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Pediatric Nursing Approaches to Developmental Milestones

Pediatric nursing is a specialized field that goes beyond merely treating illnesses. It requires nurturing and guiding the development of young minds and bodies. To do so, nurses need a comprehensive understanding of child development.

The University of Texas at Arlington (UTA) online Master of Science in Nursing (MSN) in Pediatric Acute Care Nurse Practitioner (PNP-AC) program equips nurses with the skills and knowledge necessary to navigate this crucial aspect of pediatric care. Through courses like the Pediatric Assessment Lab, graduates practice conducting comprehensive pediatric health assessments and charting all developmental milestones or delays. The Pediatric Primary Care course introduces the health issues often presented in the outpatient setting and evidence-based early interventions.

Guiding Pediatric Development

All nurses should understand the nuances and necessary approaches to appropriately care for young people. While understanding available tools is one element of this, so is understanding the infant stages of development. In pediatric nursing, the BABIES mnemonic device is a helpful tool for remembering the infant stages of development:

  • B: Body changes
  • A: Achieving developmental milestones
  • B: Baby safety
  • I: Interventions
  • E: Eating plan
  • S: Social stimulation

These stages represent critical milestones in an infant’s development and offer valuable insights into their overall well-being and cognitive functioning. Nurses who keep these stages in mind can achieve better patient outcomes.

Monitoring Developmental Milestones

Pediatric nurse practitioners must also be well versed in the typical milestones past the infant stage. These milestones provide benchmarks for assessing a child’s development and identifying any areas of concern for early intervention. As the Centers for Disease and Prevention notes, “Reaching milestones at the typical age shows a child is developing as expected … Not reaching milestones or reaching them much later than children the same age can be the earliest indication that a child may have a developmental delay.”

According to a StatPearls article, “It is imperative for clinicians to develop familiarity with the normative dynamic process of maturation so that delays can be promptly identified. Responsiveness to intervention is most prominent in early childhood. The later the developmental aberration is identified, the more pronounced the risk becomes for developing emotional, social and academic dysfunction.”

Typical age-based milestones include:

  • 6 months: Rolls over, babbles and explores objects with hands
  • 9 months: Experiences separation anxiety, sits without support and plays peek-a-boo
  • 12 months: Stands, responds to simple commands and imitates gestures
  • 18 months: Walks independently, uses utensils and says several individual words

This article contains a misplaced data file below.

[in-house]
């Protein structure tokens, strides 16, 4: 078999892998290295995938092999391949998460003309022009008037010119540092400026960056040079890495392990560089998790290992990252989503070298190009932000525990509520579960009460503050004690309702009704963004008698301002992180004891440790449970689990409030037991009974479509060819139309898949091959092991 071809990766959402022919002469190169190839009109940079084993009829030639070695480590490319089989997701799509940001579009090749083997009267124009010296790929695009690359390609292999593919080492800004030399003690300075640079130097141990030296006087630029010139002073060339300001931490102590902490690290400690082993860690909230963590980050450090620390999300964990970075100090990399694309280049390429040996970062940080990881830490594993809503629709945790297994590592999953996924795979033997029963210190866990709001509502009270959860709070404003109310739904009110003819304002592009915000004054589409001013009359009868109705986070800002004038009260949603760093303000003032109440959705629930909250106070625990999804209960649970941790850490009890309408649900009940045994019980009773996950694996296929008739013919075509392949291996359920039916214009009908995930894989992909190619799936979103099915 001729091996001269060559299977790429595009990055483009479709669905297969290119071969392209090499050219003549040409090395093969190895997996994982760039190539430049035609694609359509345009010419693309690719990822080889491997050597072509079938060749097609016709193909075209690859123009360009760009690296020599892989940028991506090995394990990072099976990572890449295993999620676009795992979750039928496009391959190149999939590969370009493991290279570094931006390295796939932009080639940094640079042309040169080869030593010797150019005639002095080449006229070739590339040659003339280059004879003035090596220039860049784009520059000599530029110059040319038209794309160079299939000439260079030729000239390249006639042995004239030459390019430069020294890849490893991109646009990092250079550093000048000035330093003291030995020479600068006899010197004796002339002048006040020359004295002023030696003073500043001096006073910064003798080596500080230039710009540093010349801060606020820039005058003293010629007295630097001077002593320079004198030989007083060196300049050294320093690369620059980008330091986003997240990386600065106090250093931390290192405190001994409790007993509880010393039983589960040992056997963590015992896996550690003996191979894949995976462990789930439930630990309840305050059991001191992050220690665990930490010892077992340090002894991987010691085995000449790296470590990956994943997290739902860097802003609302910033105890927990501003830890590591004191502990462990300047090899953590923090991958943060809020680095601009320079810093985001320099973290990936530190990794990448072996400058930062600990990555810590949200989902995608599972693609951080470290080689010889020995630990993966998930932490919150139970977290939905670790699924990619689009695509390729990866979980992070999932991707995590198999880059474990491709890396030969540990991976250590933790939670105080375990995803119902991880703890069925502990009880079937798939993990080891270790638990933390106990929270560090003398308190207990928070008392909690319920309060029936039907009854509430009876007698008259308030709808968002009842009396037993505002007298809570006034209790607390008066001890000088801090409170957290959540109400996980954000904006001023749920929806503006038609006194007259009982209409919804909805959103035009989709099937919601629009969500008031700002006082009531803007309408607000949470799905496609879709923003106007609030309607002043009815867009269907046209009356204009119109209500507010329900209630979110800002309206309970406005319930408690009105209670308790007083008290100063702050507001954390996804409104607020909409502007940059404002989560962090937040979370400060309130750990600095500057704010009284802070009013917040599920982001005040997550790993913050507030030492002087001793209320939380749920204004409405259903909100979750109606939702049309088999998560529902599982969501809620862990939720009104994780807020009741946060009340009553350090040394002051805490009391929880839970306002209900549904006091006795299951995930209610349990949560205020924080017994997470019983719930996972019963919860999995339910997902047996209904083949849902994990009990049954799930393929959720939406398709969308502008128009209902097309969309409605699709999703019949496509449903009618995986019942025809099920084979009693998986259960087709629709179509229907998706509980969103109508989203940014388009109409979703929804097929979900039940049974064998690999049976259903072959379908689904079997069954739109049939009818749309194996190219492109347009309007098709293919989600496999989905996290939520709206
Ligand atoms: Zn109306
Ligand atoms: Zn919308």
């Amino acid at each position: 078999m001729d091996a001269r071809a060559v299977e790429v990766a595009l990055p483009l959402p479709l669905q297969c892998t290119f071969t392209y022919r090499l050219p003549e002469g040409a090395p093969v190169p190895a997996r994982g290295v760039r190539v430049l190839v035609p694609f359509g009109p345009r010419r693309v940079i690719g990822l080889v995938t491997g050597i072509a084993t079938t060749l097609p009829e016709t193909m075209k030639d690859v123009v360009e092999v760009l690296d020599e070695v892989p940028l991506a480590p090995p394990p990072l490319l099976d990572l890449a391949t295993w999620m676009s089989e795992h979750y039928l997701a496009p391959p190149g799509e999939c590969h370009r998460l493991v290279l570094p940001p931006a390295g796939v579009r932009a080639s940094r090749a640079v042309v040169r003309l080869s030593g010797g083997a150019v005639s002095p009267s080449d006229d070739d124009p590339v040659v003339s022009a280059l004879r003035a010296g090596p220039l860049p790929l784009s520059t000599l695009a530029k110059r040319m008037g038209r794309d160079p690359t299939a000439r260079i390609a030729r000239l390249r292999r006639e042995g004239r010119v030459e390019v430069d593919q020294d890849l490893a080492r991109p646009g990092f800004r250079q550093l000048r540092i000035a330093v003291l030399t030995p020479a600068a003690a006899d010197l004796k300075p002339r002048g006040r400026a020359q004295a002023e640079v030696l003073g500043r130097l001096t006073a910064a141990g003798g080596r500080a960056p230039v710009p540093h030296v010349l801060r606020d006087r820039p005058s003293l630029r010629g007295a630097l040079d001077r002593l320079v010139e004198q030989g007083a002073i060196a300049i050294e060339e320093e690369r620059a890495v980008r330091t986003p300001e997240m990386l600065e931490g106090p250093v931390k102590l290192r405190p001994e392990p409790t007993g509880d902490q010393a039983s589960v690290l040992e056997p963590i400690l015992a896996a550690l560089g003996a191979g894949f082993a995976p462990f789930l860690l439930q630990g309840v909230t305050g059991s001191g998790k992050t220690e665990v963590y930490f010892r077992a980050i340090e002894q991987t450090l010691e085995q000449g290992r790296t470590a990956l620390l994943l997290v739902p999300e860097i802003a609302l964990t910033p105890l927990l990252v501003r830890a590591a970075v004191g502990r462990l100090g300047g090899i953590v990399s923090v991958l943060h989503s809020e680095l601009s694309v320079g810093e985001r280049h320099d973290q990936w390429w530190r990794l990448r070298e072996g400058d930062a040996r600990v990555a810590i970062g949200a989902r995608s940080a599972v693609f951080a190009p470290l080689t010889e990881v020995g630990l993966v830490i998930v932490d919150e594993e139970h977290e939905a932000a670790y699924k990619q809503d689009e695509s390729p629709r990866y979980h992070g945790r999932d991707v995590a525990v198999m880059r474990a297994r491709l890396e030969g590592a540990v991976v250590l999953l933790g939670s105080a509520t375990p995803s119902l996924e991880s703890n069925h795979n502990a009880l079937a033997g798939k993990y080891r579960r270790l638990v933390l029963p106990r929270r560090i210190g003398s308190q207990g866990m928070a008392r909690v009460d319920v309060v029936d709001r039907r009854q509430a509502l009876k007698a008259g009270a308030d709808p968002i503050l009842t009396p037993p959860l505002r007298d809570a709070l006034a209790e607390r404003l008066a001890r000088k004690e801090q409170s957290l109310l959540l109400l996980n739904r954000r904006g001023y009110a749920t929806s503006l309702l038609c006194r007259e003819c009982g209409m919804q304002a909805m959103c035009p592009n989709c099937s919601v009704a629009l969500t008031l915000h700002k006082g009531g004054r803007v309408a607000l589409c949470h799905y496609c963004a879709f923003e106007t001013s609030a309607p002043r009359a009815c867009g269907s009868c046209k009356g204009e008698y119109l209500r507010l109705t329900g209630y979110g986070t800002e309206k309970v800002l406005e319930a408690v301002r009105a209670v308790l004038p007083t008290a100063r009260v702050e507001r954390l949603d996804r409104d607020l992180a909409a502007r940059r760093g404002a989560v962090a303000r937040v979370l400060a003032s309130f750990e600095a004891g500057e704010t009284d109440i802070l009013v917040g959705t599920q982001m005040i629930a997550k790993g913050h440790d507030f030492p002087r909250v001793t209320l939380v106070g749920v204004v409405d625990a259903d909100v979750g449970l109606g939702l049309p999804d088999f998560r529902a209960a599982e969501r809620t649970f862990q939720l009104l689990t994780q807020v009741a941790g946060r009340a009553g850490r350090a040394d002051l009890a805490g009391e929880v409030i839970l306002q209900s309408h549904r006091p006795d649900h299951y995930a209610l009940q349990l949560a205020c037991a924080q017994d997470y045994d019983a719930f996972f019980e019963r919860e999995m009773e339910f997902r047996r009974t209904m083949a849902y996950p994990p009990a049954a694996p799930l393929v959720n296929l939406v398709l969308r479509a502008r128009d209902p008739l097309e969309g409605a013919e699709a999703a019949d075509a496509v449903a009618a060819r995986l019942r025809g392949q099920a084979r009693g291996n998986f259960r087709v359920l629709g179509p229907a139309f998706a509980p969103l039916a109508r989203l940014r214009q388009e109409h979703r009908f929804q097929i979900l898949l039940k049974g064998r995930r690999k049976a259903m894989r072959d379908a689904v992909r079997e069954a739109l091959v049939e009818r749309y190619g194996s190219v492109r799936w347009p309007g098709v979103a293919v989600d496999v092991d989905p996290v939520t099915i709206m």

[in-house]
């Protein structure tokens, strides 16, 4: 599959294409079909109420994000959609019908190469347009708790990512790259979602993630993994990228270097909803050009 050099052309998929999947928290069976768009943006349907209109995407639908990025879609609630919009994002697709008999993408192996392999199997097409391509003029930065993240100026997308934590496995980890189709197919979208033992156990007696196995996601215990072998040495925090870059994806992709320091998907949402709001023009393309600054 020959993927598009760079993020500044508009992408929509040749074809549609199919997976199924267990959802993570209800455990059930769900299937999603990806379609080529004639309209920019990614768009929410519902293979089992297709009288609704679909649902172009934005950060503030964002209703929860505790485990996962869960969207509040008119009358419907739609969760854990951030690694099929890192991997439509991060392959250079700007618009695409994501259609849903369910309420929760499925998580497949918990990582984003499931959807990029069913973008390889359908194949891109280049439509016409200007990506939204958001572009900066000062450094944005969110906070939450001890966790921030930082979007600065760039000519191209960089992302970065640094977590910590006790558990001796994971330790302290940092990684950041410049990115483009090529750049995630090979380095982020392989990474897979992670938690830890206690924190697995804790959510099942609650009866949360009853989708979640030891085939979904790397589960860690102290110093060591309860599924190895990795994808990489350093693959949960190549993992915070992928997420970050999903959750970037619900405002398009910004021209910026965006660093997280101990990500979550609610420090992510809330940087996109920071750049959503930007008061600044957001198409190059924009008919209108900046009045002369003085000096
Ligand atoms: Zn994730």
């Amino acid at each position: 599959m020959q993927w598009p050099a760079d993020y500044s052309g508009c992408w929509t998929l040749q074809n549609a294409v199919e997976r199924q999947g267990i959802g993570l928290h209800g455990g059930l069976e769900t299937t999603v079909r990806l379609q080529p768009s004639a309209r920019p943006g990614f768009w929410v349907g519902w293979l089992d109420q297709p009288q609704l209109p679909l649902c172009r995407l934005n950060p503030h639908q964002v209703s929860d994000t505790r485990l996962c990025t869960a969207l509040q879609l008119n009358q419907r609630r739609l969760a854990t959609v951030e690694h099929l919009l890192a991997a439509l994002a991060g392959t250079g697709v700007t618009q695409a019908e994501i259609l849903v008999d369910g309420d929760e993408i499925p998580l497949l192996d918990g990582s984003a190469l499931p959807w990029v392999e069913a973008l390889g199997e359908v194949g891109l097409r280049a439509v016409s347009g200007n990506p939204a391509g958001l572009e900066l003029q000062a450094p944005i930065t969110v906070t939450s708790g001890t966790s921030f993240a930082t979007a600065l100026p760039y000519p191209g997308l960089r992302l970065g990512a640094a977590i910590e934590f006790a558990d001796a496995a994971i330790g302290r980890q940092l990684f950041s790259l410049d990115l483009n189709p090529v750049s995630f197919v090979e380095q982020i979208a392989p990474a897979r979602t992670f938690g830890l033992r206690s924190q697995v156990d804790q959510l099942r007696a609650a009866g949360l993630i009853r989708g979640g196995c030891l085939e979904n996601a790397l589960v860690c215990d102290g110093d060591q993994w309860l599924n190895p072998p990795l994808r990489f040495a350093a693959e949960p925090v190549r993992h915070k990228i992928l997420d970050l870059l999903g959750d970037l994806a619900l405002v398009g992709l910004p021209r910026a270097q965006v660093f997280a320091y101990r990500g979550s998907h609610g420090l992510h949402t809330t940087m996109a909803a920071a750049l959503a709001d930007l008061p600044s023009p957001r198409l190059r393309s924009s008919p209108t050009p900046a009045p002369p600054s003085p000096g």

• 2 years: Stands on tiptoes, uses two-word phrases and engages in parallel play
  • 3 years: Dresses self, copies others and stacks six or more blocks
  • 4 years: Plays with others, hops on one foot and knows some colors and numbers
  • 5 years: Understands differences between reality and pretend, tells stories and prints some letters and numbers

Addressing Developmental Delays

Developmental delays occur when a child fails to reach milestones within the expected time frame. As Cleveland Clinic notes, “Children reach milestones in playing, learning, speaking, behaving and moving …  at different rates. There’s no strict timetable.” Cleveland Clinic adds that approximately 17% of children have at least one developmental delay. While a child may be slightly behind, “a developmental delay means your child is continually behind in developing skills expected by a certain age.”

Early intervention is crucial in addressing these delays and promoting optimal development. UTA’s MSN in PNP-AC online program equips nursing professionals with the knowledge and skills to implement effective intervention strategies. The chosen interventions will vary based on the extent of the delay, such as whether it is isolated to one area of development or impacts several (resulting in a global developmental delay).

The following are examples of types of interventions:

  • Therapeutic: These include physical, occupational and speech therapy to address specific developmental delays.
  • Behavioral: Children may benefit from behavioral therapy, such as family and individual counseling, to address social and emotional difficulties.
  • Educational: Pediatric nurse practitioners may suggest partnering with schools and educators to establish individualized education plans (IEPs) for children with developmental delays.

Collaborative Approaches to Support Development

Family-centered care is an integral part of evaluating children’s development and growth. According to the American Academy of Pediatrics, “Developmental surveillance is family centered to promote conversations and trusting relationships wherein families can express concerns. Surveillance involves clinical judgment about when a child may be at risk for delays and when additional developmental screening might be warranted.”

UTA’s online MSN in PNP-AC program equips nursing professionals to use these and other effective pediatric best practices when considering developmental milestones. Since pediatric nurses are instrumental in guiding children through developmental milestones, they can monitor and support children’s optimal growth and well-being through thorough assessments, early interventions and family-centered care.

Learn more about UTA’s MSN in PNP-AC online program.

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